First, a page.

The Four Chapter Story Resource

AUTHOR: Ben Laur

Associate Pastor - Olathe Campus

Sharing the Gospel Using the Four Chapter Story

Sharing the gospel is often really hard. And let’s be honest, it can be really awkward, too.

For most of us, it just doesn’t naturally come up in conversation. When we talk with our neighbor about the weather, what are we supposed to do? Say, “So anyway, did you know that God made the weather, and you can have a personal relationship with this God by accepting Jesus into your heart?” Awkward!

How can we share the gospel in a way that feels less forced and more natural? One way is by exploring how we make sense of the world around us.

Whether we realize it or not, we all tell ourselves stories about the world: what things ought to be like, what is wrong with it, how what’s broken can be fixed, and what will happen if certain things do or don’t occur.

This is the story the Bible tells about the world too, and it is what we refer to as The Four Chapter Story, and the four “chapters” we refer to are: Creation, Fall, Redemption, and Renewal.

Creation: How the world once was and ought to be.

Fall: How the world is broken.

Redemption: How what’s broken can be fixed.

Renewal: How the world will be.

Our goal is simply to see how any given aspect of our life experience fits within this biblical narrative. Rather than giving a lecture to your neighbor about The Four Chapter Story, you might simply conversationally explore the way you see the world using the words: Ought, Is, Can, Will.

When you find yourself talking with your neighbor about the weather, or current events, or anything else, you might instead ask them:

What do you think is wrong with ______?

How do you think _______ ought to be?

How do you think _______ can be fixed?

Do you think _______ will ever improve or be solved? How?

The better you know The Four Chapter Story, the easier it will be to connect it to real life. Speaking of the weather, for instance, you might talk about how God originally created order out of chaos. Until creation became disordered and chaotic – including our experience of the weather. There are creative, God-given ways we can mitigate the chaotic effects of the weather or even create order in the midst of a chaotic world. But we can have hope that one day God will renew the creation and our experience of it so that humanity will be able to live in peace, not fearing the chaotic effects of the weather.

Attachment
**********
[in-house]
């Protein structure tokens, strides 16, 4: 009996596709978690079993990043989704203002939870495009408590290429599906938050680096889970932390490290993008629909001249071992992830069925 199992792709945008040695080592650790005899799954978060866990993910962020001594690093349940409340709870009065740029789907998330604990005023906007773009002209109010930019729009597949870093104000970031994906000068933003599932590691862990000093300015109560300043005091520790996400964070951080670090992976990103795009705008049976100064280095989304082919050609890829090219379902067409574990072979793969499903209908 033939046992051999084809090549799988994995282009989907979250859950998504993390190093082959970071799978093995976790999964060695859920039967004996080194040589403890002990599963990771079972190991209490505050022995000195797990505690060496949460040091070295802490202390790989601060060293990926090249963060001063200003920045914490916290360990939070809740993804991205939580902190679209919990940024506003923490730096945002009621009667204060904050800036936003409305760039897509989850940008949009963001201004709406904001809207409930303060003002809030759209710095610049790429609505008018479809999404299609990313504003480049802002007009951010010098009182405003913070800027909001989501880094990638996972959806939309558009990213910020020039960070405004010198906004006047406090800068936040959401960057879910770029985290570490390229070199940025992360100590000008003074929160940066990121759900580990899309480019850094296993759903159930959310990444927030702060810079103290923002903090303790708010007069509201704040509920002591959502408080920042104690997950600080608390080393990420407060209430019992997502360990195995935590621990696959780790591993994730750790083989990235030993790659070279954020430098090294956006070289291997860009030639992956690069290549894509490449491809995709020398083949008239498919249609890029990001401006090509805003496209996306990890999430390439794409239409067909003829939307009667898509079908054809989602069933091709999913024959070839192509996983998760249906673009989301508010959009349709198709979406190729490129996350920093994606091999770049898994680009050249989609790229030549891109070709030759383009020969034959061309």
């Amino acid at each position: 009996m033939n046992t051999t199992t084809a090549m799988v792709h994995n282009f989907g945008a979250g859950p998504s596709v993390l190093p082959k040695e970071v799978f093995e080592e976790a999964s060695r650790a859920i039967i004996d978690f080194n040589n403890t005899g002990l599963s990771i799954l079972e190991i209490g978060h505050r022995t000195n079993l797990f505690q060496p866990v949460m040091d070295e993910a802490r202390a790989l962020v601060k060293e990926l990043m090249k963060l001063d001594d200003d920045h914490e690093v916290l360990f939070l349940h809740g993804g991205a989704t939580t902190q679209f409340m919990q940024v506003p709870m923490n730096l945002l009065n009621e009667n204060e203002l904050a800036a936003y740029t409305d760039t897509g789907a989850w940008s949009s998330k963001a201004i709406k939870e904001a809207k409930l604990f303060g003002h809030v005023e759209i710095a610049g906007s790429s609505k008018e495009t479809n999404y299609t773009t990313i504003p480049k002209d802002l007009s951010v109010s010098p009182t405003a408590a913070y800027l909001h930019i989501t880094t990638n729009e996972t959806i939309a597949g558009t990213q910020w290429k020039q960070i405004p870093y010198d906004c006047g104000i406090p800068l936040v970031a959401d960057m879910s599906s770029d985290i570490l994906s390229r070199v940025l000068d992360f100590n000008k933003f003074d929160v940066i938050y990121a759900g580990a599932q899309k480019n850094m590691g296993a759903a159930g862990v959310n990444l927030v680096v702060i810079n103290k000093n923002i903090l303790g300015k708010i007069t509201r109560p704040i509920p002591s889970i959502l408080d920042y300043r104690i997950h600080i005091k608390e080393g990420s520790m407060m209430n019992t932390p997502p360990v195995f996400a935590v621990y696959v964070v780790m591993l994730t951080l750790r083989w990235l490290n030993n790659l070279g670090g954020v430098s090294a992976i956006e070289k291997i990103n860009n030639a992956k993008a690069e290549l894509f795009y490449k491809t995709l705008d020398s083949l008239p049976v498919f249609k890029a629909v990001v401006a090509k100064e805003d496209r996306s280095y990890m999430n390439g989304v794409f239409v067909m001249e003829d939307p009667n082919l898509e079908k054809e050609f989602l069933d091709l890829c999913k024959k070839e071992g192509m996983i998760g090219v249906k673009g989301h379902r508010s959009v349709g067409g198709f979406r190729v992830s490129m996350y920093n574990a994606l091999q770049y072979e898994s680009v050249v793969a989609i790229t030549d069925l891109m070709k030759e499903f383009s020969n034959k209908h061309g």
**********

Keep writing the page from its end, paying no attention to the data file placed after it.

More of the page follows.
Simply dialogue with the other person about these ideas. You don’t need to force a full “come-to-Jesus” conversation. Just have an honest conversation that tries to get to the deeper story that we tell ourselves about the world. As you do, you will encounter opportunities to talk about the world as God designed it and how it ought to be, the ways in which it is now broken, how the story of Jesus shows the way things can be redeemed, and how Jesus will one day set the world right. Perhaps your neighbor will find that this is the one story that really makes sense of all our smaller stories and experiences.

Because Jesus is the Lord of all, there is nothing in all the world that cannot find its place in this story. The hope is that as we and our neighbors see how everything belongs in this biblical framework, we will also find it easier to see how Jesus is good news for this world.

Pick a topic in your life or in the world and run it through the ought-is-can-will framework and see how it connects to The Four Chapter Story of Scripture.
(The sky’s the limit when choosing a topic, but if you are looking for some ideas, you might consider one of these: scarcity, loneliness, work, disease, family, power, sex, art, or any area in the world where you see brokenness.)

Ask the Lord to help you grow in your understanding of The Four Chapter Story, how the details of your life find their place in this story, and for guidance in bringing this into conversations with others.

 

2 Comments

  1. Cate J

    Thank you for providing this framework and connecting it to evangelism. It a good practice for myself I can use daily but also use in conversation with others as we talk about how the may see or experience life as well.

    Reply
  2. Ben Laur

    Glad you found it helpful, Cate! If you’re able to give this approach a try sometime, we’d love to hear how it goes.

    Reply

Submit a Comment

Your email address will not be published.

This site uses Akismet to reduce spam. Learn how your comment data is processed.

PREVIOUS POSTS

Share This